Gabe Riviere, student services information specialist at the University of Wisconsin Platteville, Baraboo, Sauk County, was recently recognized for his service on behalf of LGBTQ people at a ceremony in Madison on Nov. 7.
Riviere was presented with the Dr. P.B. Poorman Award for his continued achievements with the PRIDE Club and his support of the LBGTQ community on the two-year campus.
“We are a close community, we have hundreds of students and not thousands. It’s easy to get lost in the thousands, but its also easier to get noticed and picked out when you’re in the hundreds,” said Riviere. “These students feel safer knowing there is someone here that they can go to.”
Riviere who has been on campus for almost 11 years, currently serves as adviser of PRIDE Club, and has worked with campus and UW-System administrators to incorporate Safe Space and Ally training for all students, staff and faculty on campus. He also works to bring speakers to campus who advocate and educate on different aspects of the LBGTQ community.
Riviere has also spoken to local school boards to educate and advocate for transgender inclusivity for all age groups. He also continuously works with local churches to host events which educate on awareness of transgender persons as well as issues facing the LBGTQ community.
Student Life and Activities Director Jason Schulte said Riviere is an important asset to the campus community, for students, staff and the LBGTQ community.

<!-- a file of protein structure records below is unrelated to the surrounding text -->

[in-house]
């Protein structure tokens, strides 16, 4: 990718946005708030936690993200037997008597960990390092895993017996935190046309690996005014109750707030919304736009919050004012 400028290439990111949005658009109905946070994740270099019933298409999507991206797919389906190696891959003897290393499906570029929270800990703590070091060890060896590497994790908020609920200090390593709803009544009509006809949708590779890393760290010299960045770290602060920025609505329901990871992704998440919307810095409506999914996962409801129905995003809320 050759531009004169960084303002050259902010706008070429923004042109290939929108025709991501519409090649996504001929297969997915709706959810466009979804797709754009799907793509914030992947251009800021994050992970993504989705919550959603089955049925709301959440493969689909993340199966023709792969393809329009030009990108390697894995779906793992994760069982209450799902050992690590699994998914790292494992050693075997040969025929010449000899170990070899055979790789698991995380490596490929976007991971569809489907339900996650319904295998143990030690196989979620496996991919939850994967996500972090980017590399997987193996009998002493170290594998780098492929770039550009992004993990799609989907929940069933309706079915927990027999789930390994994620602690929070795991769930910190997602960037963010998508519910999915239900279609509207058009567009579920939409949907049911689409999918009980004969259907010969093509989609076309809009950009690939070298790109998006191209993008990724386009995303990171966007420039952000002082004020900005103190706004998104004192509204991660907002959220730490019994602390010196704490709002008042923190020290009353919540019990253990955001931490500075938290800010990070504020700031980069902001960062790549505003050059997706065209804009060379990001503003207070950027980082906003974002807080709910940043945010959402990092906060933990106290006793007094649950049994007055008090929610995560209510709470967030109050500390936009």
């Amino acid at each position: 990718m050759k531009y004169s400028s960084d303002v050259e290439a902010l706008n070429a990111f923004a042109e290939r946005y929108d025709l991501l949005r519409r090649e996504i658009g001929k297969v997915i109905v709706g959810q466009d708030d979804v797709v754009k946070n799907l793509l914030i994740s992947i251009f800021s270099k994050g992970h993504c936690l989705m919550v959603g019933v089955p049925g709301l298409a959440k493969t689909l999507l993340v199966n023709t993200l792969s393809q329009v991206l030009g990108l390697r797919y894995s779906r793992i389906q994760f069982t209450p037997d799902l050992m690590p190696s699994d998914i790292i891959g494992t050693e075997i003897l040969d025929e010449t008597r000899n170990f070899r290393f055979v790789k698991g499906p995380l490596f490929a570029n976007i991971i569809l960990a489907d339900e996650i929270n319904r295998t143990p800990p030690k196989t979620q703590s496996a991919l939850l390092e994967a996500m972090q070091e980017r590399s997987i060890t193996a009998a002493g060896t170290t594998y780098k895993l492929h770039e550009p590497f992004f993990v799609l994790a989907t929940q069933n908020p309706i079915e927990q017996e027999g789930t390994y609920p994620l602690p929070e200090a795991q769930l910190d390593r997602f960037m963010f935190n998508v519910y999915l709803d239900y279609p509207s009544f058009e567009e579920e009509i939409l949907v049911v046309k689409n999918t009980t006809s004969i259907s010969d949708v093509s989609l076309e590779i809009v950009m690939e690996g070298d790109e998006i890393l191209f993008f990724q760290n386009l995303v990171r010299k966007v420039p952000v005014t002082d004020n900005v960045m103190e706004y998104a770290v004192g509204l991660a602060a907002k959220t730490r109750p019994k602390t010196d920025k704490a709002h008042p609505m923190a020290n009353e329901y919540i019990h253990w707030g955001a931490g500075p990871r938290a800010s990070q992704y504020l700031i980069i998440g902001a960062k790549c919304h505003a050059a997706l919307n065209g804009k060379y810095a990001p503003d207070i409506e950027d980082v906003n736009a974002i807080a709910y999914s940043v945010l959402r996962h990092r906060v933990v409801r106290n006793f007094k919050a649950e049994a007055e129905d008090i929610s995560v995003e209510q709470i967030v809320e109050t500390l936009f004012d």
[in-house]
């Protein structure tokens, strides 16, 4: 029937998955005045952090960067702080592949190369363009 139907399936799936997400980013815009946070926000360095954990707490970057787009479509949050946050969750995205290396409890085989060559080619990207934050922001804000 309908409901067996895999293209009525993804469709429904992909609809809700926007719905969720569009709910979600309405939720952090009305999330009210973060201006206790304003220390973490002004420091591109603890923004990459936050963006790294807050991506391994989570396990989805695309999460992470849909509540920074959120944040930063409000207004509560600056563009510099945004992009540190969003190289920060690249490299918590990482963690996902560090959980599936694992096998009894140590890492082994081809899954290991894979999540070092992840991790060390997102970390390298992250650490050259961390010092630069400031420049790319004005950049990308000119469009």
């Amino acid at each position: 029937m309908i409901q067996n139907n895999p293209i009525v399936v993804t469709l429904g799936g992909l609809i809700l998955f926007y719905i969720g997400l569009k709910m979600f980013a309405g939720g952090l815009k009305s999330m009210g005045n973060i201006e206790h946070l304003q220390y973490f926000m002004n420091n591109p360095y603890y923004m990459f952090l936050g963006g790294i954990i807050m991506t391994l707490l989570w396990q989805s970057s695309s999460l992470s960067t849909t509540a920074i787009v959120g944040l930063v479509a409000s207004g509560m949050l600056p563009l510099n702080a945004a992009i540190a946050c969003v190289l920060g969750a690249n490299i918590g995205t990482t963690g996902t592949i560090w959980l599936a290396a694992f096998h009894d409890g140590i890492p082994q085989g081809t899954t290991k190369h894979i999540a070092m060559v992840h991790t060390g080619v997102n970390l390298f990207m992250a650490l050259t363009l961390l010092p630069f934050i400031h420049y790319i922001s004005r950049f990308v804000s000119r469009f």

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“We often call him our campus google, we notice when he’s gone, and he is the front lines for everything with students,” said Schulte. “We were all so proud that he won this. For years he has been advocating and working with the PRIDE Club, and being the person at the front of that and moving it forward.”
Riviere said he does the work on campus and with students so that there is a safe and inclusive space and person available to all students on campus, which can help make their transition into college and adult life easier.
“We’re dealing with people who are right out of high school, who may have struggled in high school with these issues. But that transition can be jarring for anyone,” said Riviere. “They need a safe space where they can be themselves and feel free to express themselves. They may not be able to do that at work or at home or anywhere else but you have to have a space where people can be themselves and not be judged or harassed for it.”
Riviere said he would not have been able to have these achievements without the support of both UW-Platteville, Baraboo, Sauk County and UW-System administrators.
“I didn’t do this alone. This was with the support of the campus and the administration. They’ve all been wonderful, we’ve had to have the discussion to get here, it’s great to have the allies on campus, “ said Riviere. “When they announced that I won it was really like ‘Huh’ I was shocked.”